With the recently released integrations and enhancements, Compuware has now delivered mainframe innovations for eleven consecutive quarters. Few mainframe shops even try to do this, not even IBM. This reflects Compuware’s commitment to improving innovation throughput and quality using the latest Agile and DevOps methods.

DancingDinosaur is Alan Radding, a veteran information technology analyst, writer, and ghost-writer. Please follow DancingDinosaur on Twitter, @mainframeblog. See more of his IT writing at technologywriter.com and here.

 

IBM Power and z Platforms Show Renewed Excitement

June 30, 2017

Granted, 20 consecutive quarters of posting negative revenue numbers is enough to get even the most diehard mainframe bigot down. If you ran your life like that your house and your car would have been seized by the bank months ago.

Toward the end of June, however, both z and Power had some good news. First,  a week ago IBM announced that corporate enterprise users ranked the IBM z  enterprise servers as the most reliable hardware platform available on the market today. In its enterprise server category the survey also found that IBM Power Systems achieved the highest levels of reliability and uptime when compared with 14 server hardware options and 11 server hardware virtualization platforms.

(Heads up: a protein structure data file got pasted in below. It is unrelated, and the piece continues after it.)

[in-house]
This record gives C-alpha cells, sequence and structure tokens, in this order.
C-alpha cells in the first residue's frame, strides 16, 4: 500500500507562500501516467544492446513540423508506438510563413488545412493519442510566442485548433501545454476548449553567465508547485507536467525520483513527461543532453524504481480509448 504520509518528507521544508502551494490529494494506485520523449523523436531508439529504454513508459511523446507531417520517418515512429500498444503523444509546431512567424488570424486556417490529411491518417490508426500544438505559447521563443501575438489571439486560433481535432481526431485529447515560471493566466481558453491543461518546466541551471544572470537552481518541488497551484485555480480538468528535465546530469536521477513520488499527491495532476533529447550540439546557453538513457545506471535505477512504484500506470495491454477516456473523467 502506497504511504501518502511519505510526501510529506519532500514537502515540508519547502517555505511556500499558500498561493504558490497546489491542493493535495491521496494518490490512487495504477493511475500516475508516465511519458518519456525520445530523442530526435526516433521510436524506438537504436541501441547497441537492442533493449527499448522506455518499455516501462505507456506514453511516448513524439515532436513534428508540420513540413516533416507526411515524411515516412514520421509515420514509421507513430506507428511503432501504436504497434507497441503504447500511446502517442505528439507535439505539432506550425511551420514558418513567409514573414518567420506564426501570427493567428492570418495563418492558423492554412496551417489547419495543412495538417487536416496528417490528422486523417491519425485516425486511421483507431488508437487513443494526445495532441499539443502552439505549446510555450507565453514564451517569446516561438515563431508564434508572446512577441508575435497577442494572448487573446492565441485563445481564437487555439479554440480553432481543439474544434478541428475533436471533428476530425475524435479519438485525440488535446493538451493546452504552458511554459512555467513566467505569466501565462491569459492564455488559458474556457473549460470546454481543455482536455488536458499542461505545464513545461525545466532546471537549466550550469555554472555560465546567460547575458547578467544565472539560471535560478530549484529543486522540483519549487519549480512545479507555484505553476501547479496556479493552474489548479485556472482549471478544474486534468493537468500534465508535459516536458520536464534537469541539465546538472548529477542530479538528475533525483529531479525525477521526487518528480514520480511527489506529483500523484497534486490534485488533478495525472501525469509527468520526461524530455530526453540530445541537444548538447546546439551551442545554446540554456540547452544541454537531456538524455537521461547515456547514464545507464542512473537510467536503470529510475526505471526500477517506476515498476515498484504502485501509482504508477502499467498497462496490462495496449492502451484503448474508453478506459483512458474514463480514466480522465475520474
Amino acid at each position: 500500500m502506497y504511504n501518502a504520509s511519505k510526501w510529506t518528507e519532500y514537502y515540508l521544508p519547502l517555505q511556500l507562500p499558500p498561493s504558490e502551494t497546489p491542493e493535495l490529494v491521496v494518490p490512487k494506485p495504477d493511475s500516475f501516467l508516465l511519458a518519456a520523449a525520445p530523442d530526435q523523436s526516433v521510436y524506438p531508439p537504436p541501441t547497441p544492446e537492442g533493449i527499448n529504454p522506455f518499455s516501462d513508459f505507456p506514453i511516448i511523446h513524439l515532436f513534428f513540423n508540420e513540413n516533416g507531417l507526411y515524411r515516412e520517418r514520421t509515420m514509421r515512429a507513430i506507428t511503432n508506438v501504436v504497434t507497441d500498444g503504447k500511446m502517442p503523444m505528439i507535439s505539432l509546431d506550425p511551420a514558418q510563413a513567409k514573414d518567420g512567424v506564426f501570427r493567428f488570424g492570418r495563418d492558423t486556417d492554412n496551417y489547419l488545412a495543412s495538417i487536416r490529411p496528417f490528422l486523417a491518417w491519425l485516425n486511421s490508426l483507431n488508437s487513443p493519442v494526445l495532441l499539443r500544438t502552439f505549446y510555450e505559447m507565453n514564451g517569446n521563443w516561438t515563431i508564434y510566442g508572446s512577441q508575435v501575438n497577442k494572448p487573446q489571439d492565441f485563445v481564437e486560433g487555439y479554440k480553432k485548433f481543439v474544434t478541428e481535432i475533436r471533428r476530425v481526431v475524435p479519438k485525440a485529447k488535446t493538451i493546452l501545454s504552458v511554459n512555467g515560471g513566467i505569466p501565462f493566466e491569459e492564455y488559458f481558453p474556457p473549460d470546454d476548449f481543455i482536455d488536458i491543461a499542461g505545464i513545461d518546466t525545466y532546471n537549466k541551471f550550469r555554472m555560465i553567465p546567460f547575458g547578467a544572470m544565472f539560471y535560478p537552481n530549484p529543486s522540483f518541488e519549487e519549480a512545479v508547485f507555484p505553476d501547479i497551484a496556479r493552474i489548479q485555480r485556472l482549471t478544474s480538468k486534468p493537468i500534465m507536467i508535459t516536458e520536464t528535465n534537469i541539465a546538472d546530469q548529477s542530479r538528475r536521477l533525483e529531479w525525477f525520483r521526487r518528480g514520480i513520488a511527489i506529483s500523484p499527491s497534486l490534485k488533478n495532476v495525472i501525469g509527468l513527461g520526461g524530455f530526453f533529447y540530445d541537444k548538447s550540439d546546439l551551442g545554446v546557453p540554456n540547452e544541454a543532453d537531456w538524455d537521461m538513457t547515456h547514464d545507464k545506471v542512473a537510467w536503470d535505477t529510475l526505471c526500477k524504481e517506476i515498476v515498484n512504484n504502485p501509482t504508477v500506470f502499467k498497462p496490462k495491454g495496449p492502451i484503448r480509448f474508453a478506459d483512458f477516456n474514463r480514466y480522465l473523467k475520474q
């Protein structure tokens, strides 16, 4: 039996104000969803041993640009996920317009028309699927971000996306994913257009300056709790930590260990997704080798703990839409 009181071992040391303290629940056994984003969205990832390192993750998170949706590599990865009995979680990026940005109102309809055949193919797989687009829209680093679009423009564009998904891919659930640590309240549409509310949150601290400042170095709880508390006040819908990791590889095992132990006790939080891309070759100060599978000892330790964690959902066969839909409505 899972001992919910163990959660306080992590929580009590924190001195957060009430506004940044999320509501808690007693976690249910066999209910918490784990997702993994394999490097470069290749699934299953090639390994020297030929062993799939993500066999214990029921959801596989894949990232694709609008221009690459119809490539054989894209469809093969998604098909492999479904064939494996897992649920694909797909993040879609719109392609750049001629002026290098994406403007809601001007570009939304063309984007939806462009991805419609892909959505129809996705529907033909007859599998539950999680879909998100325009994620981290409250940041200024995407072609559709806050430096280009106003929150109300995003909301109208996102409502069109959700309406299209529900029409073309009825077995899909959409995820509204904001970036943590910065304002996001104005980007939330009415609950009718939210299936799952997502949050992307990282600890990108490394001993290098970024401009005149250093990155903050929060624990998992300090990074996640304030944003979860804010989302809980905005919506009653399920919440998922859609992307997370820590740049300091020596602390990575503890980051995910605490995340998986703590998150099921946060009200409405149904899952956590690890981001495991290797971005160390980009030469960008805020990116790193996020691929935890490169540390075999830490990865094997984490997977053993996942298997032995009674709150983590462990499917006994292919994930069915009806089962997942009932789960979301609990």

IBM links 2 IBM POWER8 with NVIDIA NVLink with 4 NVIDIA Tesla P100 accelerators

The results were compiled and reported by the ITIC 2017 Global Server Hardware and Server OS Reliability survey, which polled 750 organizations worldwide during April/May 2017. Also among the survey finding:

  • IBM z Systems Enterprise mainframe class systems, had zero percent incidents of more than four hours of per server/per annum downtime of any hardware platform. Specifically, IBM z Systems mainframe class servers exhibit true mainframe fault tolerance experiencing just 0.96 minutes of minutes of unplanned per server, per annual downtime. That equates to 8 seconds per month of “blink and you miss it,” or 2 seconds of unplanned weekly downtime. This is an improvement over the 1.12 minutes of per server/per annum downtime the z Systems servers recorded in ITIC’s 2016 – 2017 Reliability poll nine months ago.
  • IBM Power Systems has the least amount of unplanned downtime, with 2.5 minutes per server/per year of any mainstream Linux server platforms.
  • IBM and the Linux operating system distributions were either first or second in every reliability category, including virtualization and security.